Article by Alex Wodak and Will Tregoning, The Guardian
The annual turnover of the cannabis market in Australia is estimated to be bigger than our wine market. But unlike our wine market, not a cent of Australia’s cannabis is taxed.
In 2014-15, 66,309 people were arrested in Australia for possessing cannabis. The number of people arrested for cannabis consumer offences increased more than 40% between 2004-5 and 2014-15. No one knows what it costs to police cannabis possession and charge and process the large number of people charged every year with minor cannabis offences. But it would not be cheap.
Yet in a recent poll of just over 1,000 Australians by Essential Media, 55% said they thought cannabis should be taxed and regulated like alcohol or tobacco. That includes a majority of Labor (61%) and Greens (74%) voters and almost half (47%) of the Liberal voters. Only 26% were opposed including 13% strongly opposed.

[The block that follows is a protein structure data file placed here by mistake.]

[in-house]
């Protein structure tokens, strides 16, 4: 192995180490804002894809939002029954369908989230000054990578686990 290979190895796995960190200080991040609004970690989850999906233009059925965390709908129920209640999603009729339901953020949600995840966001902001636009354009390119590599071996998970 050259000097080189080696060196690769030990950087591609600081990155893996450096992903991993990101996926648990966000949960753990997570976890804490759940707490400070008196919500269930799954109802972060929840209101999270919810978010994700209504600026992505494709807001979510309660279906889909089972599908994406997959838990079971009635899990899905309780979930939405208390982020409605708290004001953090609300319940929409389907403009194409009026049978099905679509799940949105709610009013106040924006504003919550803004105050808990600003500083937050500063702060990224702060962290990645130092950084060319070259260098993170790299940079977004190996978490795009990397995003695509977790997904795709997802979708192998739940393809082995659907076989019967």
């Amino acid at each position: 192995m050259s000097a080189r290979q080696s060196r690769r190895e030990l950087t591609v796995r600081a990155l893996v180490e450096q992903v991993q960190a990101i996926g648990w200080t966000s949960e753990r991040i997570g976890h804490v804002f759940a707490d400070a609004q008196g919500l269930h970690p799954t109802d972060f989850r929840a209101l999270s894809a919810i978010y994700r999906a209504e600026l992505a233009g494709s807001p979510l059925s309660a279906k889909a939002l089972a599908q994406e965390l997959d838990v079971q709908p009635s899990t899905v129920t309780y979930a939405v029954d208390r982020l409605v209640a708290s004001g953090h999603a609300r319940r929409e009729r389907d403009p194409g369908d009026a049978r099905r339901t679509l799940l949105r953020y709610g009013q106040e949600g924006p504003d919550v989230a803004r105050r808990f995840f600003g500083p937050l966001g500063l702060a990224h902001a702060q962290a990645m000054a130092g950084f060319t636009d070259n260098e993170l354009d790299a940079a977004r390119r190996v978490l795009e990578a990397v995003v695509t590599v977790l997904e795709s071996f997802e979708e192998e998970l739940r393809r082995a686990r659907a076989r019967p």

This means that support is almost as strong in Australia as it is in the USA where a total of eight of the 50 states have now voted to regulate and tax the cannabis trade. Almost a quarter of US citizens live in legal cannabis states, or will soon.
In the 1969 Gallup poll in the US, 12% of people thought cannabis should be made legal. Support rose to 31% by 2000 and almost doubled again to 60% in 2016. In the November 2016 elections, five states held ballots on recreational cannabis regulation while four states held ballots on medicinal cannabis. Four out of the five states passed those ballots including California, a major trend-setter in the United States and around the world. All four states passed their medicinal cannabis ballots.